automation:
   - alias: "media playing"
     trigger:
     - platform: state
       entity_id: media_player.kd_65xe8596
       to: 'playing'
     action:
        service: scene.turn_on
        entity_id: scene.lights_dim

Brighten the lights

Now that we have the automation in place to dim the lights, we need to add the automation to make the lights bright again when the media is stopped.

We can copy the first automation but we will rename it to “media stopped.” We also need it to occur for two states, pause and off, so that the lights brighten if the media is paused or the media player is stopped and turned off. To do this we will create two instances of platform with the to parameter set to “paused” and “off.”

Lastly we want to change the entity_id in the action section to scene.lights_bright.

Our completed automation section should now look a little something like this.

automation:
   - alias: "media playing"
     trigger:
     - platform: state
       entity_id: media_player.kd_65xe8596
       to: 'playing'
     action:
        service: scene.turn_on
        entity_id: scene.lights_dim
 
   - alias: "media stopped"
     trigger:
     - platform: state
       entity_id: media_player.kd_65xe8596
       to: 'off'
     - platform: state
       entity_id: media_player.kd_65xe8596
       to: 'paused'
     action:
        service: scene.turn_on
        entity_id: scene.lights_bright

Completed configuration

Ok we are done, congratulations! Now that you have all of the code written, it should look something like this.

scene:
   - name: lights dim
     entities:
        light.treelamp:
           state: on
           brightness_pct: 30

   - name: lights bright
     entities:
        light.treelamp:
           state: on
           brightness_pct: 100

automation:
   - alias: "media playing"
     trigger:
     - platform: state
       entity_id: media_player.kd_65xe8596
       to: 'playing'
     action:
        service: scene.turn_on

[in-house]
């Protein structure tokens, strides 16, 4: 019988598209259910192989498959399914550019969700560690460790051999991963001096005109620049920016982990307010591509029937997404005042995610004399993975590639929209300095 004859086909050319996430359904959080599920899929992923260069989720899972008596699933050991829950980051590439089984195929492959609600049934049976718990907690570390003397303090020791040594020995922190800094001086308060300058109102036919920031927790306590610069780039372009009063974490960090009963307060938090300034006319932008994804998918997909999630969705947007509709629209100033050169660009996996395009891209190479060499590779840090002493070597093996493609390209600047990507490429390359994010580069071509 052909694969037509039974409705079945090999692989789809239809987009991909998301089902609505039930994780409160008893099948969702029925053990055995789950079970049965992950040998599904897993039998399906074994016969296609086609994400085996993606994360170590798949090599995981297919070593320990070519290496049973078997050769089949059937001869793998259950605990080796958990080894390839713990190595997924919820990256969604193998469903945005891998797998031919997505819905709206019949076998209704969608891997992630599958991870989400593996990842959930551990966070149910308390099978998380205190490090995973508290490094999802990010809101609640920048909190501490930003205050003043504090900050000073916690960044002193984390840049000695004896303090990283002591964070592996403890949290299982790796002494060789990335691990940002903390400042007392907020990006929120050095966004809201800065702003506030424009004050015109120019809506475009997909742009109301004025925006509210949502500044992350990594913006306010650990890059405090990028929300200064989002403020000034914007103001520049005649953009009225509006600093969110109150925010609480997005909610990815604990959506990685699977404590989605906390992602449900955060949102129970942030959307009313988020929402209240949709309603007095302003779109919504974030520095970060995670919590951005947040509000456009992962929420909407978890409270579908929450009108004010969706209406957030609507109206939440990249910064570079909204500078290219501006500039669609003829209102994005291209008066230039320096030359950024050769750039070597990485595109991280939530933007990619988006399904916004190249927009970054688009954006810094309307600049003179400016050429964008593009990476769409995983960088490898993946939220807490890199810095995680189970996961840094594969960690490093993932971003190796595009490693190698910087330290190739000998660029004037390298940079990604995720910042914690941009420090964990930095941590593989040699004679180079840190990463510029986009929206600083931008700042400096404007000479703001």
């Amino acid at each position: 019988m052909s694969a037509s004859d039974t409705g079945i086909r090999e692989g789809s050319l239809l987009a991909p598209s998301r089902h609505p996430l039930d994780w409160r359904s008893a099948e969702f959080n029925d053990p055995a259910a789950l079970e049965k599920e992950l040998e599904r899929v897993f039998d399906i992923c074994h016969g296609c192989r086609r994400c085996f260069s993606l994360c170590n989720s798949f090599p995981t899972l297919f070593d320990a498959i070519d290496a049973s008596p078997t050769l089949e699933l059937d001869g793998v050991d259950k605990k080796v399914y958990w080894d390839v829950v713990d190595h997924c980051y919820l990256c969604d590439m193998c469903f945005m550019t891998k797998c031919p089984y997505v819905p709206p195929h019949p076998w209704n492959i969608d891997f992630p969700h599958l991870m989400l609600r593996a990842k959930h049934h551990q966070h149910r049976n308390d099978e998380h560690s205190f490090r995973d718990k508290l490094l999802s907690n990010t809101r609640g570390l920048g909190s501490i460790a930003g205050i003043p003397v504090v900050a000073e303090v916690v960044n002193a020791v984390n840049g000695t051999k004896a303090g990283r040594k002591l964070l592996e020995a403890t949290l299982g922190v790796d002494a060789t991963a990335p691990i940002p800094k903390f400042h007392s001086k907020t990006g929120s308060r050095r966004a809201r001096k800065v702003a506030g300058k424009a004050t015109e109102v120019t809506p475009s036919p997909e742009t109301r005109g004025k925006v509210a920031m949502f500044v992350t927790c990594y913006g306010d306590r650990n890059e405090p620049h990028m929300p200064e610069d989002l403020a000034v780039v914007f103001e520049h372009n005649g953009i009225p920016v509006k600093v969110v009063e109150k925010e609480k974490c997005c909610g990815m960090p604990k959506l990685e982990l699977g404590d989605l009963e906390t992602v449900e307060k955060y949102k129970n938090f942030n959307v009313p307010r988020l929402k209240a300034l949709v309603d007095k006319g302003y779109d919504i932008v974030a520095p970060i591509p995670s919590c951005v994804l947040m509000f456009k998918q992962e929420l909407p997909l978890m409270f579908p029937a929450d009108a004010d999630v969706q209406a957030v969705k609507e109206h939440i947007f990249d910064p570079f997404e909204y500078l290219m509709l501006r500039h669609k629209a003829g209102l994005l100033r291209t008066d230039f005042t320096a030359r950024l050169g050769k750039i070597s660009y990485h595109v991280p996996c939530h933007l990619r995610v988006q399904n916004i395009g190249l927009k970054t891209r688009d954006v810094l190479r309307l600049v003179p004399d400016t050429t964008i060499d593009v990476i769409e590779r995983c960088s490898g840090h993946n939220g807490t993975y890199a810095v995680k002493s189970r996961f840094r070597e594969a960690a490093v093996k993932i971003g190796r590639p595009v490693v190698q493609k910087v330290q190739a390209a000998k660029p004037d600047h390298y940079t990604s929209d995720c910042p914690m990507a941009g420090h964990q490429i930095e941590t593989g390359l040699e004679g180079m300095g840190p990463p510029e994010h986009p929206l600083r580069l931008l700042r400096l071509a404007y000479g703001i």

entity_id: scene.lights_dim
 
   - alias: "media stopped"
     trigger:
     - platform: state
       entity_id: media_player.kd_65xe8596
       to: 'off'
     - platform: state
       entity_id: media_player.kd_65xe8596
       to: 'paused'
     action:
        service: scene.turn_on
        entity_id: scene.lights_bright

Next we need to save our YAML file, then restart Home Assistant. Once the reboot has completed, go ahead and give your new movie lights a whirl!

Conclusion

That’s it! You should now have the beginning of an awesome home theatre lighting configuration.

Next you can get creative, add some more lights and perhaps even introduce some colour changing! I hope you found this tutorial useful, please let me know what you thought in the comments below!

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Join the discussion

  1. Patrik

    Hi Siytek,
    thank you for website, it is very nice and useable for beginners as me. I used this article for my LG TV with conjunction lights strip by Philips HUE.
    There is my case, at the first step I start a TV then the light strip also starts. And the second step is when I stop TV then also light strip stops. Everythings works fine but in the first step there is long delay to the light strip, aproximatelly 90seconds. At the second step is everything alright, the light strip stops running immediately after the TV stops.
    Do you have any idea to solve it?
    BR
    Patrik

    • Siytek

      Hey Patrik, glad you found it useful! I am not sure what is causing the delay, I would expect a short delay but 90 seconds seems excessive. If you goto the ‘prerequisites’ section of the article you will see how to access the developer tools. If you locate the media player in this list and then observe the status of the media player, do you see the same delay waiting for the status to change?

      There is a similar method you might be interested to try. It does not link the lights to the media player but instead you could achieve the same thing when turning the TV on and off. Although it does not achieve exactly the same result, you should get a much faster response time. Maybe you might like to have a go at using ping: https://siytek.com/integrate-devices-in-home-assistant-using-ping/

      Hope it helps! 🙂